Afternoons with Jesse Mulligan for Monday 19 February 2018
Short Story Club
Next Thursday we will discuss Hummingbird Heart by Eileen Merriman. Best emailer wins her book, Catch Me When You Fall. Jesse@radionz.co.nz
1:10 Ben Folds
Acclaimed singer-songwriter-pianist Ben Folds has a chat to Jesse ahead of his show in Auckland tonight.
He's on his Paper Airplane Request Tour and he'll tell us how he gets a rock concert feel with just his voice and a piano and about fans requesting songs using paper planes.
1:15 Cyclists, trucks and the road
The National Road Carriers Association has today called on cyclists and motor cyclists to be a little less arrogant on the roads.
They're concerned there's a small group of riders and cyclists who assume truckies will see them and make way for them, without taking into account the size and immovability of the big vehicles.
We put that to the Cycling Action Network spokesperson Patrick Morgan.
1:25 Networking with the kids
Michael Trengrove is obsessed with creating a first-class economy in New Zealand.
The way he wants to get there is by teaching everyone to code computer programmes. He's the founder of a group called Code Club Aotearoa.
Today New Zealand hosts the Digital Nations 2030 conference in Auckland where Michael joins Jesse from. As part of the conference a group of 8 to 12-year-old kiwi kids will teach various technology sector and Government officials how to code using Scratch. Scratch is a programming language and online community, aimed at teaching children to code.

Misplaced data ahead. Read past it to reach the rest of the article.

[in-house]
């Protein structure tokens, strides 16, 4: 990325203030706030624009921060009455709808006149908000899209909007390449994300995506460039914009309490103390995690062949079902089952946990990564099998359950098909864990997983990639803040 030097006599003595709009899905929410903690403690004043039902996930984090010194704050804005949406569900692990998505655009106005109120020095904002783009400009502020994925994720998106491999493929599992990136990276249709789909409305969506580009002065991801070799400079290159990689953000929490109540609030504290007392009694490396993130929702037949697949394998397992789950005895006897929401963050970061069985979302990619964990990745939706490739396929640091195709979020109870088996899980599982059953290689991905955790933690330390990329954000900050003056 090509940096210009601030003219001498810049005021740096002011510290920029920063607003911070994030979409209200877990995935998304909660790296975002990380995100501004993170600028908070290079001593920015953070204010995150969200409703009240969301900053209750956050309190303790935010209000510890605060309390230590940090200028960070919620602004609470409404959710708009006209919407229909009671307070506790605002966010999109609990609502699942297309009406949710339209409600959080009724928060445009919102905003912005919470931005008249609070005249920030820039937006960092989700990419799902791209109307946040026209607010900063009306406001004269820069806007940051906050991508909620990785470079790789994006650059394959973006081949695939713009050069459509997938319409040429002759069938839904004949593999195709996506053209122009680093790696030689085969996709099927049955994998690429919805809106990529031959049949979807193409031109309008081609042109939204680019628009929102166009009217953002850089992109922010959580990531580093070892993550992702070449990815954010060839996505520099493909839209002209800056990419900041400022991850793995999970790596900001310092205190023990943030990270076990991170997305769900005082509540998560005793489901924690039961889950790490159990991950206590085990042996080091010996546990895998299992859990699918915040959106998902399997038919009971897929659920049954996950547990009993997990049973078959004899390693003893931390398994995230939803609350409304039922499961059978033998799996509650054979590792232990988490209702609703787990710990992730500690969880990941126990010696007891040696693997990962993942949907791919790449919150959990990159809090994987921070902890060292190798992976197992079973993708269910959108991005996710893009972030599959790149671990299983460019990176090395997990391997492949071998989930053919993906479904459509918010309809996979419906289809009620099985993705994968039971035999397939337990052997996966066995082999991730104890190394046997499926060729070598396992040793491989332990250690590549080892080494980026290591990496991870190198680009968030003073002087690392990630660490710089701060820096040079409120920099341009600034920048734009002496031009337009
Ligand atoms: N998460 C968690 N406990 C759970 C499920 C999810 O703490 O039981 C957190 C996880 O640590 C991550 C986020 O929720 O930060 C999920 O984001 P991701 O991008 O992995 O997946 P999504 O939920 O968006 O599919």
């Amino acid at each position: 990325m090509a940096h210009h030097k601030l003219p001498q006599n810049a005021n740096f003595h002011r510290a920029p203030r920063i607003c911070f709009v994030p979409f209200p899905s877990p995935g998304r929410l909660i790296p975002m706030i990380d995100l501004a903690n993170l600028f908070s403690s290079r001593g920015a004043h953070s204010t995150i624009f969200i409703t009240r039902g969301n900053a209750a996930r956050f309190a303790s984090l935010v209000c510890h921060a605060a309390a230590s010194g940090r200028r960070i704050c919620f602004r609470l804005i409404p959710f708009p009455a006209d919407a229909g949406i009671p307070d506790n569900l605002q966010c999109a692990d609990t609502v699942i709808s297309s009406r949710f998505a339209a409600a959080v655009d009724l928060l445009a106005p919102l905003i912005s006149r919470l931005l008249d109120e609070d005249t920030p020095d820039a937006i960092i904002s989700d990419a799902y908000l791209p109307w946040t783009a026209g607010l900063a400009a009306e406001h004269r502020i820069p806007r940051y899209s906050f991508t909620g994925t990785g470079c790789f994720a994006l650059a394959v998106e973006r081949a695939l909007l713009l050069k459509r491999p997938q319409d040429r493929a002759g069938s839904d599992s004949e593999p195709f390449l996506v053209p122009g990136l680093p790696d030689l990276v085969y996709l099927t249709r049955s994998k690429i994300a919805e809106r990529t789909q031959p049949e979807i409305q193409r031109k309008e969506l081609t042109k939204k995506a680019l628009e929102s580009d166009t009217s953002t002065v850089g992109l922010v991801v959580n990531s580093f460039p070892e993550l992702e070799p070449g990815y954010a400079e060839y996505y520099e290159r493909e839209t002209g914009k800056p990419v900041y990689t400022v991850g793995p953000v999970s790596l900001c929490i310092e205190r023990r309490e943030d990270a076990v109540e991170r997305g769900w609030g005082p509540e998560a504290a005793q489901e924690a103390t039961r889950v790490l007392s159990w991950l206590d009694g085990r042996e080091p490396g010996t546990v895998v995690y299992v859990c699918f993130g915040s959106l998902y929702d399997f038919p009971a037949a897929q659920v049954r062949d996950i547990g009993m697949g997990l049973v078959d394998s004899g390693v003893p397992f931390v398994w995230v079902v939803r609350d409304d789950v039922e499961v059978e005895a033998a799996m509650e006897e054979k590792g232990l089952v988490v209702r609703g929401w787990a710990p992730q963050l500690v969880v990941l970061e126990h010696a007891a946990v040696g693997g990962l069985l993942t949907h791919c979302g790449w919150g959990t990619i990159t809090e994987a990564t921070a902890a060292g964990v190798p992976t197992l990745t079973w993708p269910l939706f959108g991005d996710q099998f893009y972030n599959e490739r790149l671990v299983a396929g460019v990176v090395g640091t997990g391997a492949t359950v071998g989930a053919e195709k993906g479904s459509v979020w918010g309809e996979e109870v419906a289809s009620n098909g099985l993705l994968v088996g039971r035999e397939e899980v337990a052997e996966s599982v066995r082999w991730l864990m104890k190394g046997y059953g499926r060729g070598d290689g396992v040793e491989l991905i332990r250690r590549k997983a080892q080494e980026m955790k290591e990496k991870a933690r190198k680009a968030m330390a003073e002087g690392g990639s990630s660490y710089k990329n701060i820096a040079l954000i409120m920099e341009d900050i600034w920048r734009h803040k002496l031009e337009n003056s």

1:35 Join the robots
Seemingly every week there's a prediction our jobs will be lost when the robots rise.
Artificial Intelligence is already here but it's expected to get better, more superior and more autonomous - but that doesn't mean humans won't be needed alongside the technology.
In fact, an Australian researcher is arguing we need to stop worrying about the robots and instead work with them.
David Tuffley, Senior lecturer in Applied ethics and SocioTechnical studies at Griffith University, tells us why.
1:40 Great album: UB40, Labour of Love
2:10 Television Critic Briar Wyatt
The Puna (Māori TV)
Queer Eye for the Straight Guy (Netflix)
Everything Sucks (Netflix)
2:20 Expert feature: Animal mental health
Laurel Braitman is the author of Animal Madness, which was inspired by her dog's extreme separation anxiety.
She studies animals who exhibit signs of mental health issues, from compulsive bears to self-destructive rats to monkeys with unlikely friends.
She is a Writer-in-Residence at the Medicine & the Muse Program at the Stanford University School of Medicine, holds a PhD in Science, Technology and Society from MIT, and is a Senior TED Fellow.
She also shares some insights into mice and rats - and the fact that they can laugh, as seen here:
We'll take some of your questions about your pets' emotional well-being too.
2:50 Westland prepares for Gita
Severe weather warnings are in place, with ex-tropical Cyclone Gita expected to hit our shores tomorrow.
The storm caused havoc in Samoa, Tonga and Fiji and is predicted to bring damaging gusts and huge waves.
Heavy rain is forecast to hit Westland, which has only just cleaned up following storm Fehi.
Officials have gathered to devise a plan, we ask Westland's Civil Defence Public Information Officer Andy Thompson about preparations.
3:10 Charles Mann: Feeding a growing population
By 2050 the world's population will reach 10 billion and questions about how to feed everyone will be more urgent there ever. It's an environmental dilemma that's been simmering for generations, with "wizards" who believe science will provide the answers and "prophets" who see only disaster for the planet if the population keeps growing.
Science writer Charles Mann looks at the two sides of the problem through two men from either side of the debate who wrote about the problem a century ago. His book is The Wizard and the Prophet: Two Remarkable Scientists and Their Dueling Visions to Shape Tomorrow's World.
3:45 The Pre-Panel Story of the Day and One Quick Question
4:05 The Panel with Dellwyn Stuart and James Elliott.